Credit Suisse report paints a stark picture of global inequality
Less than one per cent of the world’s population now holds about 50 percent of the total private wealth, according to Credit Suisse.
In its annual Global Wealth Report the Swiss bank highlights the uneven distribution of wealth around the world; and it estimates that in 2015, 3.4 billion people, or 71 per cent of the world’s population, had wealth below USD 10,000 each.
This year the UK has moved into third place in terms of countries with the most ‘ultra high net worth’ individuals, behind the US and China. There are now 5,400 UK individuals whose wealth exceeds USD 50 million, 400 more than last year.
In August, data from Barclay’s bank showed that the number of UK millionaires had shot up by 41 per cent over the past five years. Meanwhile low-paid jobs are proliferating and food bank use soaring.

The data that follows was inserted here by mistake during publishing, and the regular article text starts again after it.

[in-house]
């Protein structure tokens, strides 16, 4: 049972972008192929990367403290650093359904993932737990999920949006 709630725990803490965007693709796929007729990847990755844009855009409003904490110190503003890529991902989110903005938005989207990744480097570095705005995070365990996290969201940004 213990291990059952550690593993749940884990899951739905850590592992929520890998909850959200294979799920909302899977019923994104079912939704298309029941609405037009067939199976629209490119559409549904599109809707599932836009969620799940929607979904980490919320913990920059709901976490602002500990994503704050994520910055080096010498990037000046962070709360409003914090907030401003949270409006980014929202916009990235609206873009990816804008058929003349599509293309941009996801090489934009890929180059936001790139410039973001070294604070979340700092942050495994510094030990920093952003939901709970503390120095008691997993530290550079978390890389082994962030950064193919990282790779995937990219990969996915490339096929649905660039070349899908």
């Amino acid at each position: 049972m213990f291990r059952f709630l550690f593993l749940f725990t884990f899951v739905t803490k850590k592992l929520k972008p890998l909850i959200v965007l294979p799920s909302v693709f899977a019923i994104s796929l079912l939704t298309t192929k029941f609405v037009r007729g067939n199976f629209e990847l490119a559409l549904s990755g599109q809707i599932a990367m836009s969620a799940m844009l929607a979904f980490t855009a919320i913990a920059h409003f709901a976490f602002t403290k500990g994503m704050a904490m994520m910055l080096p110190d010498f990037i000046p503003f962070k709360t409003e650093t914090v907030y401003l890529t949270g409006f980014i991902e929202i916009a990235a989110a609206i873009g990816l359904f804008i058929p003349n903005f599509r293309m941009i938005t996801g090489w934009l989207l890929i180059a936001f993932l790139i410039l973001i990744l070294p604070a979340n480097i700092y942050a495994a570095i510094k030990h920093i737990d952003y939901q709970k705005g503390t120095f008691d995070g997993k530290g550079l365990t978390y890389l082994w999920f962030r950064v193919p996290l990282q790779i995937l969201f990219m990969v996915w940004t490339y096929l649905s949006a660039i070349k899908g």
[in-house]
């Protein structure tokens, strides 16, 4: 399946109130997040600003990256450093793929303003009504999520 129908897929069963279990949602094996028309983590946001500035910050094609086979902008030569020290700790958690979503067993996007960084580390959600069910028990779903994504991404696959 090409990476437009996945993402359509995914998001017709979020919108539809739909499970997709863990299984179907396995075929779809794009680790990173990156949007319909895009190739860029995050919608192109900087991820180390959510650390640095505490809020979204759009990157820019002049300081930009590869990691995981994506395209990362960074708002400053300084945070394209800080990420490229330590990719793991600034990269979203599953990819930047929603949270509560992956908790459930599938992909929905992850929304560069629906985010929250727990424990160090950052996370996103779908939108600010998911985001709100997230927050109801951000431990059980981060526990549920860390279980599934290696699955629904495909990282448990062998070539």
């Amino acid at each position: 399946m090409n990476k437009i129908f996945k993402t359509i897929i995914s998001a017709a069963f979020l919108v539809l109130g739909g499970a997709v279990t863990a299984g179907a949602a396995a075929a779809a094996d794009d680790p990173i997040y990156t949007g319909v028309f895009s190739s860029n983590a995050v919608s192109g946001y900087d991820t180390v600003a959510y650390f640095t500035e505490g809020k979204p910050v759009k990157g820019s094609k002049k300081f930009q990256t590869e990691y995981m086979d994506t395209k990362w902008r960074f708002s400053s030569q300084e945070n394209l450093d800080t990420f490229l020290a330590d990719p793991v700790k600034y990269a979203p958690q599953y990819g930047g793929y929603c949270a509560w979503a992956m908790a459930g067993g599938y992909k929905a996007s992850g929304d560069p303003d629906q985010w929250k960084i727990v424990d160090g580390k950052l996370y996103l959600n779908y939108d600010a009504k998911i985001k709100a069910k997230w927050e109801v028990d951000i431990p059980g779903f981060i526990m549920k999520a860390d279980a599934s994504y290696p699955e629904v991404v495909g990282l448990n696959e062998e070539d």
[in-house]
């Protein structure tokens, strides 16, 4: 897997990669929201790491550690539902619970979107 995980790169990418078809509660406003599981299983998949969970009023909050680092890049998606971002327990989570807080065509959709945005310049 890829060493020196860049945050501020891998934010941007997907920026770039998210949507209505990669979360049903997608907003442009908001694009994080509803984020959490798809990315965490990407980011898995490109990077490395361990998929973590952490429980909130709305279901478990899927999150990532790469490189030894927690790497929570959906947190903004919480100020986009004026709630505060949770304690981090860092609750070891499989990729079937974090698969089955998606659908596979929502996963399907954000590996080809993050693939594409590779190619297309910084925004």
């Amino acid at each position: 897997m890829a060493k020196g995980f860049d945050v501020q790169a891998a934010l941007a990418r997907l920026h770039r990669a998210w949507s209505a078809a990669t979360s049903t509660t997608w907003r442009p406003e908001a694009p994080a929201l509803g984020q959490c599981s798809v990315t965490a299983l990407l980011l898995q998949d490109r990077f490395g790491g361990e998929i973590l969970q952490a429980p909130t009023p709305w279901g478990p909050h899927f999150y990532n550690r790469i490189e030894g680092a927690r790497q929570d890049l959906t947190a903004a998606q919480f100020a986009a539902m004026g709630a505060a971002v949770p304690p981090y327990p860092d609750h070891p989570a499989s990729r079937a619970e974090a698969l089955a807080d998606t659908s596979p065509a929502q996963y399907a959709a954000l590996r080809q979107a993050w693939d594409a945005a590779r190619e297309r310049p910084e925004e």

Credit Suisse predicts the number of dollar millionaires globally will rise 46.2 per cent to a record 49.3 million over the next five years, driven by China.
The overall picture in the report is one of stark inequality with more wealth predicted to climb to the already bloated top: once debts have been subtracted, a person needs only USD 3,210 to be among the wealthiest half of world citizens in mid-2015.
However, USD 68,800 is required to be a member of the top 10 per cent of global wealth holders, and USD 759,900 to belong to the top 1 per cent.
Ruby Stockham is a staff writer at Left Foot Forward
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